The sign of a true musician is one who assimilates a broad diversity of influences, and creates a distinctive voice and personal musical language. Guitarist Kurt Rosenwinkel has been moving in that direction for a number of years; following his angular post-bop album, The Next Step
, he has finally arrived with an album that is as much Radiohead as it is Zawinul, as much trip hop as it is bebop. Heartcore
creates a new sonic space for improvisation; challenging while, at the same time, completely accessible.
When Rosenwinkel was advanced the money for this recording in 2001, he spent the lion’s share of it to acquire an advanced home studio for himself. This allowed him the latitude to work on the recording whenever he pleased, without the restrictions and costs of having to worry about booking time in a recording studio. A great deal of time was spent just learning how to make all the equipment work together, and there were a lot of snags. But, in the end, the result is a recording that pushes the boundaries of contemporary music, and operates in its own harmonic and rhythmic universe.
Rosenwinkel was able to spend hour upon hour recording various tracks on his own, including guitar, keyboards, drums and programming, then calling in band mates, reedman Mark Turner, bassist Ben Street and drummer Jeff Ballard, to contribute additional tracks to the blend. Working in such an isolated environment is a double-edged sword: there is as much time as one wants to experiment with parts and sounds; but there is the danger of becoming too close to the work, losing sight of the bigger picture. Fortunately, Rosenwinkel had the good sense to bring in hip hop producer Q-Tip, of A Tribe Called Quest, for additional ideas and an overall perspective on the work. Working together they have created an album with a distinct arc; a conceptual whole that defines a new way to compose as a basis for improvisation. Rosenwinkel has said that he sees a correlation between the works of 20th Century composers like Schoenberg, and hip hop; how disparate sounds and phrases in theory should not work, but somehow manage to. Heartcore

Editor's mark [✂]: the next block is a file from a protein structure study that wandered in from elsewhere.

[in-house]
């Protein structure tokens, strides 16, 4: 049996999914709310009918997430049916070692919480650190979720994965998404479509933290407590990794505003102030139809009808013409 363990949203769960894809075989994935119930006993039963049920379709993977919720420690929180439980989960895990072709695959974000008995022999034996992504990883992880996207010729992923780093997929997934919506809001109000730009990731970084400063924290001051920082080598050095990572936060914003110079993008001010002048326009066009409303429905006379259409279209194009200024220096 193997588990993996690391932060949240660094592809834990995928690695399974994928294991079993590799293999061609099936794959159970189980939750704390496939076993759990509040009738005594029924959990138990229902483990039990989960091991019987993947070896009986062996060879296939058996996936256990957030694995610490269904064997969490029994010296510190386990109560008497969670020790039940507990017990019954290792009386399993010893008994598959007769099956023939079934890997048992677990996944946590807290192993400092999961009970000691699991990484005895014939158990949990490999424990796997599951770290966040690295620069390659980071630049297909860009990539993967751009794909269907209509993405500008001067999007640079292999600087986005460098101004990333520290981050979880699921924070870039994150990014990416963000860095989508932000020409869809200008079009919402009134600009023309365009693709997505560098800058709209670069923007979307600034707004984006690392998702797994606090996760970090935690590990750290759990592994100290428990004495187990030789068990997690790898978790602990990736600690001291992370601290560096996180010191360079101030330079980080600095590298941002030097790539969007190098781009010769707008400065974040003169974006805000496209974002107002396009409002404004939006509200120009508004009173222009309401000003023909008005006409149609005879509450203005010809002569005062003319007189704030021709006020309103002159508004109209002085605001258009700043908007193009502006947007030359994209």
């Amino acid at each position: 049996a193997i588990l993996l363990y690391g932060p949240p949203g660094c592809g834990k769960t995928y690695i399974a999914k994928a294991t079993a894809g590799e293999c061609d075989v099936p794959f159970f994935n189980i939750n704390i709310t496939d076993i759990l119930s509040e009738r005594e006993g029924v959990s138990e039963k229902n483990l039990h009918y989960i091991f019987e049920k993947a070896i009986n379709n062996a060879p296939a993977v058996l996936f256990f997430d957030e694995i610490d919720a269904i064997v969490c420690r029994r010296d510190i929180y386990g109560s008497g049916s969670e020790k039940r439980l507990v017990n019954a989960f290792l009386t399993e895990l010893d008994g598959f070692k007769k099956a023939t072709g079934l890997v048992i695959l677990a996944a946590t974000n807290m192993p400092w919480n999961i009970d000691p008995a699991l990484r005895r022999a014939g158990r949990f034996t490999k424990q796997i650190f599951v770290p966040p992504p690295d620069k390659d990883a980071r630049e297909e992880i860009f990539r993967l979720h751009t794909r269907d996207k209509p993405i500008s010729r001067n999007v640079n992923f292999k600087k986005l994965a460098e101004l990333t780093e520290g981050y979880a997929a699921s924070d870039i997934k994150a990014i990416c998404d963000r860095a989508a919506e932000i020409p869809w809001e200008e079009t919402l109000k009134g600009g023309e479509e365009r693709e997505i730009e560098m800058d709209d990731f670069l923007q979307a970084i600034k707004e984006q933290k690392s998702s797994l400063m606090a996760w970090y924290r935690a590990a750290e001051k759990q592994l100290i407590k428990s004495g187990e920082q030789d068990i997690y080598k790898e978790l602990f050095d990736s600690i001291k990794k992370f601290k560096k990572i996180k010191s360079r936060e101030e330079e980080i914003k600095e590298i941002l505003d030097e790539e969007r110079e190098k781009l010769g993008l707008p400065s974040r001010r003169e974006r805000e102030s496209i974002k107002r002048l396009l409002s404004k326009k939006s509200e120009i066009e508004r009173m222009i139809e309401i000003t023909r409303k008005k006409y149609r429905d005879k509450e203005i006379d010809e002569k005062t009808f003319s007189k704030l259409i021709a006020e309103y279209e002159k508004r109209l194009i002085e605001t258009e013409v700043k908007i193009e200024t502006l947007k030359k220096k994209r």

is filled with such conundrums, but that is only a part of what makes it so intriguing.Heartcore
is a genre-bending recording that owes to many different sources. Rosenwinkel continues to develop his own language as a guitarist; his sound is thick and slightly grungy, owing as much to John Scofield as it does to Pat Metheny. The rhythms vary widely, from the post-bop "Blue Line" to the more trip hop groove of the title track. World music influences, as in "Thought About You", are completely assimilated into the new language. Washes of sound ebb and flow; some of the synth sounds are reminiscent of Zawinul, but feel more organic. Mark Turner, when given reign to improvise, shows why he is unquestionably one of the most under-rated saxophonists in the US today.
While the textures and playing make Heartcore
worth listening to, what is also clear is that Rosenwinkel is continuing to develop as a composer. Melodic lines which are odd, yet strangely lyrical and compelling, drive the majority of the pieces. Guest Mariano Gil’s flute on "Love in the Modern World" at first makes it sound like the soundtrack to a Spike Lee film; but the electronic washes and injections are never far away, making this sound more like a soundtrack to an alien landscape.
Rosenwinkel’s first two records for Verve, 1997’s The Enemies of Energy
and 2000’sThe Next Step
, were ideal for playing in small clubs, like the now-defunct Small’s in New York City, where Rosenwinkel and his quartet held regular residence. With Heartcore
, however, Rosenwinkel and Q-Tip have upped the ante, creating a record that is more suited to the larger venues that Rosenwinkel now finds himself in. Other-worldly, yet completely compelling, Heartcore
signals a shift in direction from an artist who has gone from being one to watch out for to one who has arrived.